Airborne Warning and Control System
Airborne warning and control system (AWACS) aircraft do not engage in direct combat, but are vital force multipliers for advanced militaries. An AWACS, such as the U.S. and NATO E-3 Sentry and Russian Beriev A-50/NATO: A-50 MAINSTAY carry a large air search radar and a battle management staff that directs the operation the actual combat aircraft, as well as participating in an integrated air defense system. Since the older aircraft are physically aging, variations of the electronics go into newer aircraft, large wide-bodies such as the Japanese AWACS in a Boeing 767, medium-sized airliners such as the Boeing-built Wedgetail 737 used by Turkey and other countries, and some business jets, the latter especially for Israeli Phalcon electronics.
There is a proposal to make the U.S. developed E-3 and the Soviet-developed A-50 have interoperable communications, so they could work together in coalition operations..
Airborne Early Warning
Some smaller airborne early warning (AEW) aircraft, such as the carrier-capable E-2 Hawkeye, have a limited staff, and expect to exchange data, over encrypted, low probability of intercept radio links, with the overall air warfare commander on a ship or at a land base. The Hawkeye is used by several countries, including Egypt, France and Israel, Singapore and Taiwan, and does have a limited control capability with a few seats for air controllers, as opposed to AEW helicopters that simply lift the radar but do not examine its output except for troubleshooting.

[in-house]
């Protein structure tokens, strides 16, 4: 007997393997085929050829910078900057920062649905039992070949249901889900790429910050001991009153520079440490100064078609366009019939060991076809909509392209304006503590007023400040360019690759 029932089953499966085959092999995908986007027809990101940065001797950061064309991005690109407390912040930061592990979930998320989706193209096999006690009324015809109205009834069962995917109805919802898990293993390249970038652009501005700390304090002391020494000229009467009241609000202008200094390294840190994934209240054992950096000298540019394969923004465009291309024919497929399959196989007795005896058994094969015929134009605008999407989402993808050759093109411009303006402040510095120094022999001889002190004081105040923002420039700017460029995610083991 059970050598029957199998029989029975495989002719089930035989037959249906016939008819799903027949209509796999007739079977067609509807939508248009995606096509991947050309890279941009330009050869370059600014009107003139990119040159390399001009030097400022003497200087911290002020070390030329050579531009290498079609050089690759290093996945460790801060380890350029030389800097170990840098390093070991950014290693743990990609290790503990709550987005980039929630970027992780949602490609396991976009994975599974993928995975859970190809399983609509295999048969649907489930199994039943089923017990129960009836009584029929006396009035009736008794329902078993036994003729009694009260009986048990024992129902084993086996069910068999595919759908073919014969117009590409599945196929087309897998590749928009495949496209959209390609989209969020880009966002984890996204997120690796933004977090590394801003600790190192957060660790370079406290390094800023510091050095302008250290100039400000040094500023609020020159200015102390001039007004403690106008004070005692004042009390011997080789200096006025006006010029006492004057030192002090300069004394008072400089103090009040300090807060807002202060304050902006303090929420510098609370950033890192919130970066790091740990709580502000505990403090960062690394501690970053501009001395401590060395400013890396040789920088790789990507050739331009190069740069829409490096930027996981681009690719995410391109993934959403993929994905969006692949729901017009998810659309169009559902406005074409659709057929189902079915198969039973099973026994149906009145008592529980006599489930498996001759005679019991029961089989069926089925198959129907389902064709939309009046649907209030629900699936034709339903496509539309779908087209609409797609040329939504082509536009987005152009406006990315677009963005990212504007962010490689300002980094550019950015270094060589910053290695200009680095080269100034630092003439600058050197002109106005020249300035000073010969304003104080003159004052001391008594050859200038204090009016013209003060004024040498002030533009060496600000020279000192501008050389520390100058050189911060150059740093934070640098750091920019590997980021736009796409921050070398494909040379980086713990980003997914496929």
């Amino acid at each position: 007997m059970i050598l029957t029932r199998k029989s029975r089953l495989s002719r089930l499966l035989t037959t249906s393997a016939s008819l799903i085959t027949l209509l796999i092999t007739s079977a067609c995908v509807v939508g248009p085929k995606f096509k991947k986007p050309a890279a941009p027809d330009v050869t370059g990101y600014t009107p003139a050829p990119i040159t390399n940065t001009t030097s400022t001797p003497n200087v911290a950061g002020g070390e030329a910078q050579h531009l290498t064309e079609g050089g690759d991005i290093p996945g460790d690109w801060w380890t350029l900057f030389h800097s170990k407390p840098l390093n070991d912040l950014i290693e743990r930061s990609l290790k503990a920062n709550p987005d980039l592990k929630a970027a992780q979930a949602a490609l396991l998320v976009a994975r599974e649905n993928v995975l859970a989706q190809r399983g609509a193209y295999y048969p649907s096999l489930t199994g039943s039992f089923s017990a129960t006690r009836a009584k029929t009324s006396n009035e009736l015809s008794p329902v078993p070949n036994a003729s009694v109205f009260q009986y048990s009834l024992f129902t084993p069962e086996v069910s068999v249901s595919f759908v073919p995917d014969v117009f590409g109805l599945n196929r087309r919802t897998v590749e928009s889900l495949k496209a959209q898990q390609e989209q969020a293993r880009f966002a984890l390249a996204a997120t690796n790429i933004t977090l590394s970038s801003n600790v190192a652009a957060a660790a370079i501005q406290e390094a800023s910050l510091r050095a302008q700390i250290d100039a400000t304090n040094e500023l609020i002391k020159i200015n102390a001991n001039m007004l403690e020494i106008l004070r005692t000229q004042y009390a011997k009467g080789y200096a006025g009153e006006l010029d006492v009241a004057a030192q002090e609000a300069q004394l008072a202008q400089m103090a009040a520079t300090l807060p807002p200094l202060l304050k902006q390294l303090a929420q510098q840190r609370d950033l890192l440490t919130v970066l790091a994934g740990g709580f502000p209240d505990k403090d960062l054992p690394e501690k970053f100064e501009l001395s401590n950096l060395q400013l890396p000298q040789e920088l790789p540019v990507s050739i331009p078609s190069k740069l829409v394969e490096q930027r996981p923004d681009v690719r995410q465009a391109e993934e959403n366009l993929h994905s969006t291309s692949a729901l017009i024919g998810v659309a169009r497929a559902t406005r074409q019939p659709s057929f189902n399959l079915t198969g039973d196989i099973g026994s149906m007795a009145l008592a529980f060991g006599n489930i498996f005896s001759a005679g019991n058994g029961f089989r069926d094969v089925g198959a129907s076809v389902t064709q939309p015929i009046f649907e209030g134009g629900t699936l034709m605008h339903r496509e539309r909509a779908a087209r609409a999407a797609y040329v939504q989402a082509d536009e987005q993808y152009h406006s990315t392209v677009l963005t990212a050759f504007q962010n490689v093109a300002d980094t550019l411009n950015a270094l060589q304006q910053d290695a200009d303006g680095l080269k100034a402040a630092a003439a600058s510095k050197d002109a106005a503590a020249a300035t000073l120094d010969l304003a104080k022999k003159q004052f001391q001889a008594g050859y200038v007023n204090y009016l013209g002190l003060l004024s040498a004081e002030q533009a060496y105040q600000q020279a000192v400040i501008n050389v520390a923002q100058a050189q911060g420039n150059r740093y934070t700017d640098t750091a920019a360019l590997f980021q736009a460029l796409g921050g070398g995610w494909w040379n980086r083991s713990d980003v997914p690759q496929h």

Many analysts have suggested that the British came close to losing the Falklands War for the lack of airborne early warning. Since then, they have developed a helicopter-based AEW systems, the Sea King ASaC7. Other navies, who do not have the carriers to launch fixed-wing AEW aircraft, have helicopter versions, such as the the Italian Agusta Westland EH101, and the Russian Ka-31.
AWACS platform evolution
Several countries, such as Australia and Turkey, are deploying "Wedgetail AWACS" on Boeing 737 airframes. These do not have the "flying saucer" rotating radar domes of the E-3, but more modern phased array radars do not need a moving radar antenna.
While the E-3 electronics are constantly upgraded, the aircraft itself uses an elderly Boeing 707 airframe, wbich is reaching the end of its service life. For Japan, the AWACS electronics were successfully ported to a Boeing 767.
Yet another intermediate option is to use a fixed-wing business jet, such as the Gulfstream, with varying levels of electronics. The Israeli Phalcon, originally on a 707 but moving to executive jets, is considered extremely capable.
Other radar aircraft
- Federation of American Scientists, Beriev A-50 Mainstay